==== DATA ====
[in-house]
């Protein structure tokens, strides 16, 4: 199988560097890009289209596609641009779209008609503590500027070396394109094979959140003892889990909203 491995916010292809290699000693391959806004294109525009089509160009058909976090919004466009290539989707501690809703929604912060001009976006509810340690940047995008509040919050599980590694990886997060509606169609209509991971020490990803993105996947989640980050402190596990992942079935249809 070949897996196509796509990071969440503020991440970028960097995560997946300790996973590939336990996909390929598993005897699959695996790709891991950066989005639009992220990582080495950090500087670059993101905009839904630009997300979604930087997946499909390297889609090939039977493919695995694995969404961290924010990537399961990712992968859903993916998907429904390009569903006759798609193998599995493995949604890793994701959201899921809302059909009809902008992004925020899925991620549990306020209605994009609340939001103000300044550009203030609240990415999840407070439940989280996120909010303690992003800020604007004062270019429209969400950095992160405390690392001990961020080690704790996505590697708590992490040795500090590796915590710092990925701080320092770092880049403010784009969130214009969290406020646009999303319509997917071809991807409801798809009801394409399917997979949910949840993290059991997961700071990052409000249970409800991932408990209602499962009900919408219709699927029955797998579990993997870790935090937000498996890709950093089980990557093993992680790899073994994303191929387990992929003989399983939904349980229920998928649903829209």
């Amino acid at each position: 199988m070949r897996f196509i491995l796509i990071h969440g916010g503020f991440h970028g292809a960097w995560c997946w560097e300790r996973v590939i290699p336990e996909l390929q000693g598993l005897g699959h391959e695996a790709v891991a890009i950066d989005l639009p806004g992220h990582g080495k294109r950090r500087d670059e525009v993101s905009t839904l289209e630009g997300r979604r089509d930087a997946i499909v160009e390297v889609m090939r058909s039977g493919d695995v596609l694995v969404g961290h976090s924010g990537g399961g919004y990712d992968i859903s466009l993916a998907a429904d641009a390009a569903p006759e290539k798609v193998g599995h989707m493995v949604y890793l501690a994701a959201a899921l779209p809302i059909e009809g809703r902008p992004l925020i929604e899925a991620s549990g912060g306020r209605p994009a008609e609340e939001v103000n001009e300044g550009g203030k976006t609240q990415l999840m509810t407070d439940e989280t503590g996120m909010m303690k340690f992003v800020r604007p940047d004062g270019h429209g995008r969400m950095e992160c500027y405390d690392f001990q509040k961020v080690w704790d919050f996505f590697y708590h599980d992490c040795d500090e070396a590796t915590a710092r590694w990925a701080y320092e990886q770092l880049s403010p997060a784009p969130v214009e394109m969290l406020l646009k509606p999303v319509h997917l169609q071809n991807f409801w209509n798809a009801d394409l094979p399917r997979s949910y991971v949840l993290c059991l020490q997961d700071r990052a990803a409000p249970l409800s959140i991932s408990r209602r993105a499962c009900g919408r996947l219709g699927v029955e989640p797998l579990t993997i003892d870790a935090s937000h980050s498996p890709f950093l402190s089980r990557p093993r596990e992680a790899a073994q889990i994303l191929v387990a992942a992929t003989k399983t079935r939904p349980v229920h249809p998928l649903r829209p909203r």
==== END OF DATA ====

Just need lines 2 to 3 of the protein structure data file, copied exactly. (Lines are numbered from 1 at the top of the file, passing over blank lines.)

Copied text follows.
């Protein structure tokens, strides 16, 4: 199988560097890009289209596609641009779209008609503590500027070396394109094979959140003892889990909203 491995916010292809290699000693391959806004294109525009089509160009058909976090919004466009290539989707501690809703929604912060001009976006509810340690940047995008509040919050599980590694990886997060509606169609209509991971020490990803993105996947989640980050402190596990992942079935249809 070949897996196509796509990071969440503020991440970028960097995560997946300790996973590939336990996909390929598993005897699959695996790709891991950066989005639009992220990582080495950090500087670059993101905009839904630009997300979604930087997946499909390297889609090939039977493919695995694995969404961290924010990537399961990712992968859903993916998907429904390009569903006759798609193998599995493995949604890793994701959201899921809302059909009809902008992004925020899925991620549990306020209605994009609340939001103000300044550009203030609240990415999840407070439940989280996120909010303690992003800020604007004062270019429209969400950095992160405390690392001990961020080690704790996505590697708590992490040795500090590796915590710092990925701080320092770092880049403010784009969130214009969290406020646009999303319509997917071809991807409801798809009801394409399917997979949910949840993290059991997961700071990052409000249970409800991932408990209602499962009900919408219709699927029955797998579990993997870790935090937000498996890709950093089980990557093993992680790899073994994303191929387990992929003989399983939904349980229920998928649903829209």
């Amino acid at each position: 199988m070949r897996f196509i491995l796509i990071h969440g916010g503020f991440h970028g292809a960097w995560c997946w560097e300790r996973v590939i290699p336990e996909l390929q000693g598993l005897g699959h391959e695996a790709v891991a890009i950066d989005l639009p806004g992220h990582g080495k294109r950090r500087d670059e525009v993101s905009t839904l289209e630009g997300r979604r089509d930087a997946i499909v160009e390297v889609m090939r058909s039977g493919d695995v596609l694995v969404g961290h976090s924010g990537g399961g919004y990712d992968i859903s466009l993916a998907a429904d641009a390009a569903p006759e290539k798609v193998g599995h989707m493995v949604y890793l501690a994701a959201a899921l779209p809302i059909e009809g809703r902008p992004l925020i929604e899925a991620s549990g912060g306020r209605p994009a008609e609340e939001v103000n001009e300044g550009g203030k976006t609240q990415l999840m509810t407070d439940e989280t503590g996120m909010m303690k340690f992003v800020r604007p940047d004062g270019h429209g995008r969400m950095e992160c500027y405390d690392f001990q509040k961020v080690w704790d919050f996505f590697y708590h599980d992490c040795d500090e070396a590796t915590a710092r590694w990925a701080y320092e990886q770092l880049s403010p997060a784009p969130v214009e394109m969290l406020l646009k509606p999303v319509h997917l169609q071809n991807f409801w209509n798809a009801d394409l094979p399917r997979s949910y991971v949840l993290c059991l020490q997961d700071r990052a990803a409000p249970l409800s959140i991932s408990r209602r993105a499962c009900g919408r996947l219709g699927v029955e989640p797998l579990t993997i003892d870790a935090s937000h980050s498996p890709f950093l402190s089980r990557p093993r596990e992680a790899a073994q889990i994303l191929v387990a992942a992929t003989k399983t079935r939904p349980v229920h249809p998928l649903r829209p909203r």